“Incidentally, it’s not as if the interactions between the declarative and procedural systems are a one-way street. The conscious goals of the declarative system can be driven non-consciously by the basal ganglia procedural system. Procedural learning works by using a value function that it has built over many years of experience in dealing with complex, uncertain conditions in the world. The value function helps the procedural system to maximize future rewards. Rewards are typically innate (like food and water) or involve distant payoffs (like going to school). If you ask someone why they made a decision, they can devise a story that has little to do with the procedural system’s value function. This is because the value function for procedural goal-based learning is as inaccessible to consciousness as the procedural habit-based value function for bike riding. Putting it bluntly, the declarative system is clueless when it comes to the procedural system.
“As a more specific example, when you meet someone for the first time, you have a ‘gut feeling’ about them. Where did that come from? After all, you have never met them before. If you try to articulate your feelings, you will make up some story about their mannerisms or facial appearance, but the real reasons go back to how you have been brought up, as well as the many people you have met in your life and your outcomes interacting with them, even though you may have forgotten them. This is also why politics and religion can be such fraught topics. Inclinations in this area are driven in part by nonconscious motivations arising from the procedural system. This means that conscious, declarative discussion generally cannot get at the real motivations.”
Rave reviews about Uncommon Sense Teaching from top educators are already pouring in:
“The authors bring to this highly practical, user-friendly book a deep understanding of teachers and classrooms, the implications of neuroscientific findings for successful teaching and learning, and the ability to write about complex ideas in an approachable way.”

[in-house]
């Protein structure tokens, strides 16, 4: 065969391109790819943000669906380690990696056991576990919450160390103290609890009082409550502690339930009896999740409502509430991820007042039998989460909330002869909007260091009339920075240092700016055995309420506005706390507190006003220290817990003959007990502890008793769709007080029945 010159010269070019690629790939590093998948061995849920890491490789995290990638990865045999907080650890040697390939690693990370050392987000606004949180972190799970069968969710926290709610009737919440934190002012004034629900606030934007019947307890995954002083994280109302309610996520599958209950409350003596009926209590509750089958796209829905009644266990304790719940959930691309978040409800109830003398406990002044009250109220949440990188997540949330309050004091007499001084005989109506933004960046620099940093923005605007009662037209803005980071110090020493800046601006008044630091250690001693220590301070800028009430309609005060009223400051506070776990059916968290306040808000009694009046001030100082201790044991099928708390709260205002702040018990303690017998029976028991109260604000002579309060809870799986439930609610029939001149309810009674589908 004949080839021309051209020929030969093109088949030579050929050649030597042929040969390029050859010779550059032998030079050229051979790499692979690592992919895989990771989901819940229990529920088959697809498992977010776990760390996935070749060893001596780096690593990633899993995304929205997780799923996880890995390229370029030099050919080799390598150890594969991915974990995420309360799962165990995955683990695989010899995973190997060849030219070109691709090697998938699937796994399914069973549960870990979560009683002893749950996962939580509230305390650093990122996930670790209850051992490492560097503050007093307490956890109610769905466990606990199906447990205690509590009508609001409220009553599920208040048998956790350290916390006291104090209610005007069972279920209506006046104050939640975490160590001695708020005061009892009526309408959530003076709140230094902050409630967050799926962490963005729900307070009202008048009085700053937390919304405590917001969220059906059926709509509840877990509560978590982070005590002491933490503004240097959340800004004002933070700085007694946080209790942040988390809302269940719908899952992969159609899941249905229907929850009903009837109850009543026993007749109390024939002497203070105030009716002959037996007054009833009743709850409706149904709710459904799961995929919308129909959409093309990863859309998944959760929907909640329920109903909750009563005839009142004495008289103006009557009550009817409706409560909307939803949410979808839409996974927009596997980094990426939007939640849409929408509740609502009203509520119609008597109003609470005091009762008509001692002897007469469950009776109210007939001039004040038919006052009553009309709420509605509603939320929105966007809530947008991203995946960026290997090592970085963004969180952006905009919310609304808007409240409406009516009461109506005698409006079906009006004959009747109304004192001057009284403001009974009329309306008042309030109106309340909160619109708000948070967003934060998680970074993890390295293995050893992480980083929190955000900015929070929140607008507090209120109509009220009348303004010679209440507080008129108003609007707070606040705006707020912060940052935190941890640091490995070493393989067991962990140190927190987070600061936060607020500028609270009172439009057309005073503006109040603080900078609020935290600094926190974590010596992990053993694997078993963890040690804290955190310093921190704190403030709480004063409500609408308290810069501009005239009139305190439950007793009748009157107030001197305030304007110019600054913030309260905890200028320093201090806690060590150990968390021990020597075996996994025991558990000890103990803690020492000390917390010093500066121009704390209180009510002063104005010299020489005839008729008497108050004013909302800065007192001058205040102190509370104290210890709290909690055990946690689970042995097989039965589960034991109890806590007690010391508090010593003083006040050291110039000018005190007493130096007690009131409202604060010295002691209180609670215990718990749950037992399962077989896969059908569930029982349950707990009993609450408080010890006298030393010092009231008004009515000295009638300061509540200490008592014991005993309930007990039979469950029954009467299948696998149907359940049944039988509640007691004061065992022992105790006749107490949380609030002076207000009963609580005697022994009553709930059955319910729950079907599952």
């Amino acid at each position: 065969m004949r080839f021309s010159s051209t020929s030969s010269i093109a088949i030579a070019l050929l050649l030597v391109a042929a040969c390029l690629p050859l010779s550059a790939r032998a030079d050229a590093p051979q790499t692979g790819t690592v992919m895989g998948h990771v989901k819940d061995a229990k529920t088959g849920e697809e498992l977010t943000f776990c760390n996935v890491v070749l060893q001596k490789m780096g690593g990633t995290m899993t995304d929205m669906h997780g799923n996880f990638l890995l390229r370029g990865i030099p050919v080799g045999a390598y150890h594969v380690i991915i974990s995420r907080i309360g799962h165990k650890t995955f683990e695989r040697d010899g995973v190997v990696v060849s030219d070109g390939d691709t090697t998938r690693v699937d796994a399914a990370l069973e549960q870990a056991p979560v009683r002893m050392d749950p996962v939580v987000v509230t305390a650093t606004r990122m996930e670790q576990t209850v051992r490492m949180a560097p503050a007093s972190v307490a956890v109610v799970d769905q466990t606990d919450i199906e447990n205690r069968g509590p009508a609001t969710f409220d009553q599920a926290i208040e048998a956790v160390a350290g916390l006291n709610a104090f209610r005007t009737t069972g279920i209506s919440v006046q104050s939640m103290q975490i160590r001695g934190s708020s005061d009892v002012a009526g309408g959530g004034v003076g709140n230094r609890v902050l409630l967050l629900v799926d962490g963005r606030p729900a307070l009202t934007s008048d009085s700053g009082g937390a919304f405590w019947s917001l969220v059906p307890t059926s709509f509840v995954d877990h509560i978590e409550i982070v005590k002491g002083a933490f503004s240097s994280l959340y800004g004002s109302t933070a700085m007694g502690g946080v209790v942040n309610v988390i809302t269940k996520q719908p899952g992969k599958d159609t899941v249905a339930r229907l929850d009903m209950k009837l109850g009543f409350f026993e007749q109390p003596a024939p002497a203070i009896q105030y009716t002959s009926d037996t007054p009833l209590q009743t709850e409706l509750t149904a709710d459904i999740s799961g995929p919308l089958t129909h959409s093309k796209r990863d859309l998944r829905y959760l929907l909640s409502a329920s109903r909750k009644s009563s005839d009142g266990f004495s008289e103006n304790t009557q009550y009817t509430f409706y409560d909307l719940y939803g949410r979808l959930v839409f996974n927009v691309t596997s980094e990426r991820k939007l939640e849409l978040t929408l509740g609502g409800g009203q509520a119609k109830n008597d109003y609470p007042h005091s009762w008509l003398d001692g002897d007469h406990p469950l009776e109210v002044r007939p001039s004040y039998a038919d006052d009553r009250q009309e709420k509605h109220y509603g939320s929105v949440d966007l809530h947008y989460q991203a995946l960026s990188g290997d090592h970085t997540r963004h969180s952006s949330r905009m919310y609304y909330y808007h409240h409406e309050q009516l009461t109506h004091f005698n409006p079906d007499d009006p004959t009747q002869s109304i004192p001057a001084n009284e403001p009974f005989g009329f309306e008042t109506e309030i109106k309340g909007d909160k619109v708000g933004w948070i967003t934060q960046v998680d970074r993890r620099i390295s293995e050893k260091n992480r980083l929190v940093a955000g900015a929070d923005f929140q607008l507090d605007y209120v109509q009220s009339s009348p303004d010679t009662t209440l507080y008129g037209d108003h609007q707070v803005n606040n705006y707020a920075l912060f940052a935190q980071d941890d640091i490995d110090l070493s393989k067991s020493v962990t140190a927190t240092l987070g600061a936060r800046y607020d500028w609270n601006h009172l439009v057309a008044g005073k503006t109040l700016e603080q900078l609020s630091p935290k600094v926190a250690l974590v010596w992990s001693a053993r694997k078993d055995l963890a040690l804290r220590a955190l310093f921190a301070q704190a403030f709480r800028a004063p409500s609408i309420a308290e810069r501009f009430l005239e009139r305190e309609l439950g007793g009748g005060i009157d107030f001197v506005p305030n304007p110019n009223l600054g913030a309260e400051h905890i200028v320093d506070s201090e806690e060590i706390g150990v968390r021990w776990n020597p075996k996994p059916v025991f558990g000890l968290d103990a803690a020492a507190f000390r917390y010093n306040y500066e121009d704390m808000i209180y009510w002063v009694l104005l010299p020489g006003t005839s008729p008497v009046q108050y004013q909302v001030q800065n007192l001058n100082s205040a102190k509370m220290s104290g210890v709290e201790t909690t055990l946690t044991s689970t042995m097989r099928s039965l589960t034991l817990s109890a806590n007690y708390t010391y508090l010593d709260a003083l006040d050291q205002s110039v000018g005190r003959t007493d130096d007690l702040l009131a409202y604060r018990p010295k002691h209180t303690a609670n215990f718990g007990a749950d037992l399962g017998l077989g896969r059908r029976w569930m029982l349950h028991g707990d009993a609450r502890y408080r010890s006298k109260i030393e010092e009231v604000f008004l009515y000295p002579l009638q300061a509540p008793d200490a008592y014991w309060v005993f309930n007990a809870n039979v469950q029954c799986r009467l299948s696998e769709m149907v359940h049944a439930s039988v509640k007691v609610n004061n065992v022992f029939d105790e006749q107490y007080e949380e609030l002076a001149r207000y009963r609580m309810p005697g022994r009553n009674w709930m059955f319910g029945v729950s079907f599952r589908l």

—Carol Ann Tomlinson, EdD, author of How to Differentiate Instruction in Academically Diverse Classrooms
“Uncommon Sense Teaching is the first book I’ve found that perfectly blends neuroscience, cognitive psychology, learning strategies/theories, and practical tips for teachers into one delicious meal. Not too heavy on the neuro, not too light on the cognitive, large portions of learning and teaching implications served with a sauce of witty and accessible writing. If there were a Michelin Guide for education books, this one would receive a 3-star rating.”
—Paul A. Kirschner, Emeritus Professor of Educational Psychology, Open University of the Netherlands
“There are two reasons why everyone involved in education and training should read Uncommon Sense Teaching. First, the book integrates neuroscience, human cognition, and education into a coherent whole that is unique. Second, the writing is exceptionally clear, managing to convey complex ideas with infectious enthusiasm. The result is a masterpiece.”
—John Sweller, Emeritus Professor of Educational Psychology, University of New South Wales
A Favor for Barb and Terry
If you’d like to learn more about teaching learning (and also do Barb and Terry a big favor by pre-ordering the book), order your copy (and copies for friends!) of Uncommon Sense Teaching now.
That’s all for this week. Have a happy week in Learning How to Learn!
Barb, Terry, and the entire Learning How to Learn team